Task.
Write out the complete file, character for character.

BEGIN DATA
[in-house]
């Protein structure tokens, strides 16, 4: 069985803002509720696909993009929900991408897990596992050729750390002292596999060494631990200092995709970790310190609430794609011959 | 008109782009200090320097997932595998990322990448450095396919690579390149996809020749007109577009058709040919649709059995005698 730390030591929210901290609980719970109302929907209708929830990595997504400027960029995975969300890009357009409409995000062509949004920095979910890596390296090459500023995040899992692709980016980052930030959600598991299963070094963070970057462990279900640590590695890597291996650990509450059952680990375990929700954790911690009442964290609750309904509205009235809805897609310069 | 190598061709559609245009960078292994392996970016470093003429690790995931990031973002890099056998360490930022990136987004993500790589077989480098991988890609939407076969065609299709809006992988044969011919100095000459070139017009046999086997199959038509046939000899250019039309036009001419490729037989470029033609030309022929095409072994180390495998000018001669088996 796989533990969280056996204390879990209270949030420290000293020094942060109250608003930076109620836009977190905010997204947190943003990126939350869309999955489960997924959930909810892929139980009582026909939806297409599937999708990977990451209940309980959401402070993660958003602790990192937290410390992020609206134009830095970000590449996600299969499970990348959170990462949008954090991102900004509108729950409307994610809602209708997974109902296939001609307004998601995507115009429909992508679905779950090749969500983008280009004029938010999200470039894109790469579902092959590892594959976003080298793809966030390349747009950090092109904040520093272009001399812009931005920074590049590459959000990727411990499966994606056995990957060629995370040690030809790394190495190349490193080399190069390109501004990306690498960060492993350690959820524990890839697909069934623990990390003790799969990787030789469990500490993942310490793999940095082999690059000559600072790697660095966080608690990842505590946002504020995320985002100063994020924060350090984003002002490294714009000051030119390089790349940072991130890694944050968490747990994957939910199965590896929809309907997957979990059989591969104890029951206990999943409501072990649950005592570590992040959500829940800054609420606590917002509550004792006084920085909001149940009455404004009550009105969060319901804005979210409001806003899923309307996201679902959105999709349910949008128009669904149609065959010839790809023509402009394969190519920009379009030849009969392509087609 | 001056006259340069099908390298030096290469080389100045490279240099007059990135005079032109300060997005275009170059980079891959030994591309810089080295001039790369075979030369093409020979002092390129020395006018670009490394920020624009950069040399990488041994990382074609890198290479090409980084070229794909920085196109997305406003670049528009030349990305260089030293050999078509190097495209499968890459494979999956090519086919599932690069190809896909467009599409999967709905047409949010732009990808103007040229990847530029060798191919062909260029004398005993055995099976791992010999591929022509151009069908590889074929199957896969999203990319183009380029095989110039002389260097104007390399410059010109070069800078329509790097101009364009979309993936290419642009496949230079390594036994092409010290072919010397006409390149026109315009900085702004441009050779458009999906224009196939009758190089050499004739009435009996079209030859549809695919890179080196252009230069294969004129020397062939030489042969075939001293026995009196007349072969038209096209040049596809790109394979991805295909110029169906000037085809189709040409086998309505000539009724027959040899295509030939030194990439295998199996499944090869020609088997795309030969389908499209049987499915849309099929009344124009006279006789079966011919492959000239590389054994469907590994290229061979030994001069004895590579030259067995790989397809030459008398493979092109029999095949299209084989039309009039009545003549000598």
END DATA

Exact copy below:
[in-house]
């Protein structure tokens, strides 16, 4: 069985803002509720696909993009929900991408897990596992050729750390002292596999060494631990200092995709970790310190609430794609011959 | 008109782009200090320097997932595998990322990448450095396919690579390149996809020749007109577009058709040919649709059995005698 730390030591929210901290609980719970109302929907209708929830990595997504400027960029995975969300890009357009409409995000062509949004920095979910890596390296090459500023995040899992692709980016980052930030959600598991299963070094963070970057462990279900640590590695890597291996650990509450059952680990375990929700954790911690009442964290609750309904509205009235809805897609310069 | 190598061709559609245009960078292994392996970016470093003429690790995931990031973002890099056998360490930022990136987004993500790589077989480098991988890609939407076969065609299709809006992988044969011919100095000459070139017009046999086997199959038509046939000899250019039309036009001419490729037989470029033609030309022929095409072994180390495998000018001669088996 796989533990969280056996204390879990209270949030420290000293020094942060109250608003930076109620836009977190905010997204947190943003990126939350869309999955489960997924959930909810892929139980009582026909939806297409599937999708990977990451209940309980959401402070993660958003602790990192937290410390992020609206134009830095970000590449996600299969499970990348959170990462949008954090991102900004509108729950409307994610809602209708997974109902296939001609307004998601995507115009429909992508679905779950090749969500983008280009004029938010999200470039894109790469579902092959590892594959976003080298793809966030390349747009950090092109904040520093272009001399812009931005920074590049590459959000990727411990499966994606056995990957060629995370040690030809790394190495190349490193080399190069390109501004990306690498960060492993350690959820524990890839697909069934623990990390003790799969990787030789469990500490993942310490793999940095082999690059000559600072790697660095966080608690990842505590946002504020995320985002100063994020924060350090984003002002490294714009000051030119390089790349940072991130890694944050968490747990994957939910199965590896929809309907997957979990059989591969104890029951206990999943409501072990649950005592570590992040959500829940800054609420606590917002509550004792006084920085909001149940009455404004009550009105969060319901804005979210409001806003899923309307996201679902959105999709349910949008128009669904149609065959010839790809023509402009394969190519920009379009030849009969392509087609 | 001056006259340069099908390298030096290469080389100045490279240099007059990135005079032109300060997005275009170059980079891959030994591309810089080295001039790369075979030369093409020979002092390129020395006018670009490394920020624009950069040399990488041994990382074609890198290479090409980084070229794909920085196109997305406003670049528009030349990305260089030293050999078509190097495209499968890459494979999956090519086919599932690069190809896909467009599409999967709905047409949010732009990808103007040229990847530029060798191919062909260029004398005993055995099976791992010999591929022509151009069908590889074929199957896969999203990319183009380029095989110039002389260097104007390399410059010109070069800078329509790097101009364009979309993936290419642009496949230079390594036994092409010290072919010397006409390149026109315009900085702004441009050779458009999906224009196939009758190089050499004739009435009996079209030859549809695919890179080196252009230069294969004129020397062939030489042969075939001293026995009196007349072969038209096209040049596809790109394979991805295909110029169906000037085809189709040409086998309505000539009724027959040899295509030939030194990439295998199996499944090869020609088997795309030969389908499209049987499915849309099929009344124009006279006789079966011919492959000239590389054994469907590994290229061979030994001069004895590579030259067995790989397809030459008398493979092109029999095949299209084989039309009039009545003549000598």